Plastic bag ban meant to reduce overall pollution-NEMA

Kenyan shoppers have been advised to prepare for a life without plastic as nationwide ban on plastic carrier bags is on the way.

Shopping bag litter is generally an eyesore and the imminent ban is aimed at combating the environmental problems caused by plastic bags.

The National Environment Management Authority (NEMA) Director General (DG), Prof. Geoffrey Wahungu says the ban meant to reduce ‘overall pollution’ will take effect in two months’ time.

He says plastic bags used for commercial and household packaging will no longer be in use from September 2017 when the prohibition takes effect.

Prof. Wahungu said there will be no turning back and urged the affected manufacturers to put in place measures to ensure compliance.

Prof. Wahungu says the ban on plastics is a well thought out environmental measure that seeks to address, once and for all, the litter problem and specifically the ‘conspicuous plastic pollution in the country.’

He says NEMA has launched a public awareness campaign ahead of the ban to promote the use of alternative environment friendly and recyclable materials.

‘We are at the moment, together with other stakeholders, involved in creating awareness of the impeding changes’ he said in Mombasa on Wednesday.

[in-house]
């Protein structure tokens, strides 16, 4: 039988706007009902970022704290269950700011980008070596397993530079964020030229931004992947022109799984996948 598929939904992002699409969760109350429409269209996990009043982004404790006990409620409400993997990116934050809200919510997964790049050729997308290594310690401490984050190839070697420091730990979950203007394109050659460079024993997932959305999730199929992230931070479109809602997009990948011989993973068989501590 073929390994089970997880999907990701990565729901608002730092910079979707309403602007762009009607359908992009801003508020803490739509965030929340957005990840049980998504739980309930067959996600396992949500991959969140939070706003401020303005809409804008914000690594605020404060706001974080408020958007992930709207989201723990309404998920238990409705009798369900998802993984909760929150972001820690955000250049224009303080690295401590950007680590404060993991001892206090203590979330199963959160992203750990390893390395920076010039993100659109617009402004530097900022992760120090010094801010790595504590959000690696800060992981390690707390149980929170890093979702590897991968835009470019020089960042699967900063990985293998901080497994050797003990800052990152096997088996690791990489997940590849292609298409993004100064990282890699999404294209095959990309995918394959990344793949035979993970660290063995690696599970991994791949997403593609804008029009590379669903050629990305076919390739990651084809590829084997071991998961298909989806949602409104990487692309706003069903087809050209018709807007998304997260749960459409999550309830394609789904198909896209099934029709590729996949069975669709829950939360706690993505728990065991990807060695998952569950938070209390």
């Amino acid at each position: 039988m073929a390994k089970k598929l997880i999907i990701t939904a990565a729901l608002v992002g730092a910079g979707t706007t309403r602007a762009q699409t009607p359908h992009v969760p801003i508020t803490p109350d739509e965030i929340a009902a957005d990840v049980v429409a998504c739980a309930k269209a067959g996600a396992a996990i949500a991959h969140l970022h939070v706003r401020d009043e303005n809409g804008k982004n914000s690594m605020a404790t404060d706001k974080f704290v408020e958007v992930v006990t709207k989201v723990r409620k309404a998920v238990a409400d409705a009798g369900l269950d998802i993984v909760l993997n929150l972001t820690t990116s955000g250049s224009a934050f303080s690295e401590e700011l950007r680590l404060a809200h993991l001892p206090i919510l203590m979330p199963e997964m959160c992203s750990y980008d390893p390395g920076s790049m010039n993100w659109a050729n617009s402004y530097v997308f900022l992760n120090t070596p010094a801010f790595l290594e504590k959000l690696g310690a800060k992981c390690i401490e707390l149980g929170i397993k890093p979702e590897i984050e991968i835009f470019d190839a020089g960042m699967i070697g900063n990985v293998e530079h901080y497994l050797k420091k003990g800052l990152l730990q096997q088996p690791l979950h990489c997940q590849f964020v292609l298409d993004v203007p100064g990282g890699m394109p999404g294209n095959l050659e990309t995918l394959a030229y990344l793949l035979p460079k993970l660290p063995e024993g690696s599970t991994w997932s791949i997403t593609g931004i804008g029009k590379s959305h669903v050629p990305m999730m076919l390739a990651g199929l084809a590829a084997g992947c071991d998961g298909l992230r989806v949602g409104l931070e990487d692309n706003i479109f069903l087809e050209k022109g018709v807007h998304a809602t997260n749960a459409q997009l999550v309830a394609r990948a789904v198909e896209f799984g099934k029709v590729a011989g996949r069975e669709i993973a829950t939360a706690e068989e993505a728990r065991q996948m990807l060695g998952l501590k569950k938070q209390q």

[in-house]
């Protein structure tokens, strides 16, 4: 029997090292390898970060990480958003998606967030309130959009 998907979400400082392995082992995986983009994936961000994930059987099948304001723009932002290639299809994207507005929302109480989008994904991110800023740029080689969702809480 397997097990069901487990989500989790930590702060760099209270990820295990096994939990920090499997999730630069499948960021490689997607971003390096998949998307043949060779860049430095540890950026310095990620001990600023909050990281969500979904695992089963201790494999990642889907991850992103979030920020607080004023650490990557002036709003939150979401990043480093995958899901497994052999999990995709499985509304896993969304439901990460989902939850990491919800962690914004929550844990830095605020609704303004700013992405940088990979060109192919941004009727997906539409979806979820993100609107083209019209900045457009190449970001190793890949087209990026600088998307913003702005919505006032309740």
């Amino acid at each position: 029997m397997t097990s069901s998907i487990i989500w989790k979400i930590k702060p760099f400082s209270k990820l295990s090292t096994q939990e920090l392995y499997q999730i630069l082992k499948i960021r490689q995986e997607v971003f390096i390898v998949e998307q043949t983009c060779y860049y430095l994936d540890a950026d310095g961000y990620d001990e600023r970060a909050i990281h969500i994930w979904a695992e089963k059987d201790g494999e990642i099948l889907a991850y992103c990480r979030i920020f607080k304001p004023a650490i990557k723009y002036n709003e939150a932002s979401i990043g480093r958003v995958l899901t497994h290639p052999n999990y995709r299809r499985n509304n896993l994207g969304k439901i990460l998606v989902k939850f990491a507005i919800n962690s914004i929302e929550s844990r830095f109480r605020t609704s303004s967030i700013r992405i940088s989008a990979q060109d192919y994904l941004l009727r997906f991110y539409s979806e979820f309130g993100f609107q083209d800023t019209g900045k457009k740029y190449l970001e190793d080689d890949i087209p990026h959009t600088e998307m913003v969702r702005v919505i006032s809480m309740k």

He added, ‘we are also in the process trying to demystify the ban and exploring the natural and eco-friendly alternatives to plastic bags.’

The NEMA DG says Kenyans and the plastic industry players need to understand the ban and what they need to do to adjust.

The DG who was speaking at a Pwani Mazingira forum at Mombasa Beach Hotel said there will be no compromise on enforcing the ban on the production, distribution and use of plastic bags in the country.

The Director of Administration (DA) State Department of Fisheries, Rashid Khator who attended the forum called for the creation of environmental awareness among school children.

Khator says schools need to embrace environmental education and inculcate pro-environment and conservation behaviour among young learners.

‘Environmental education among school children will motivate them to address complex environmental matters later in life’ he said.

Local environmental groups have welcomed the imminent ban of paper bags for packaging, saying they take too long to decompose and pose environmental hazard to humans and wildlife.

Led by Godfrey Karume, the chairman of the Malindi Green Town Movement, they welcomed the proposed ban, noting that plastic bags were polluting the beautiful creeks and beaches up and down the coastline.

The ban marks a step forward in the fight against pollution and will in the long run clean up the country, said Karume a veteran Malindi hotelier.

He added ‘the sooner we get rid of plastic bags that also have a devastating effect on marine life the better for the tourism sector’.

Source: Kenya News Agency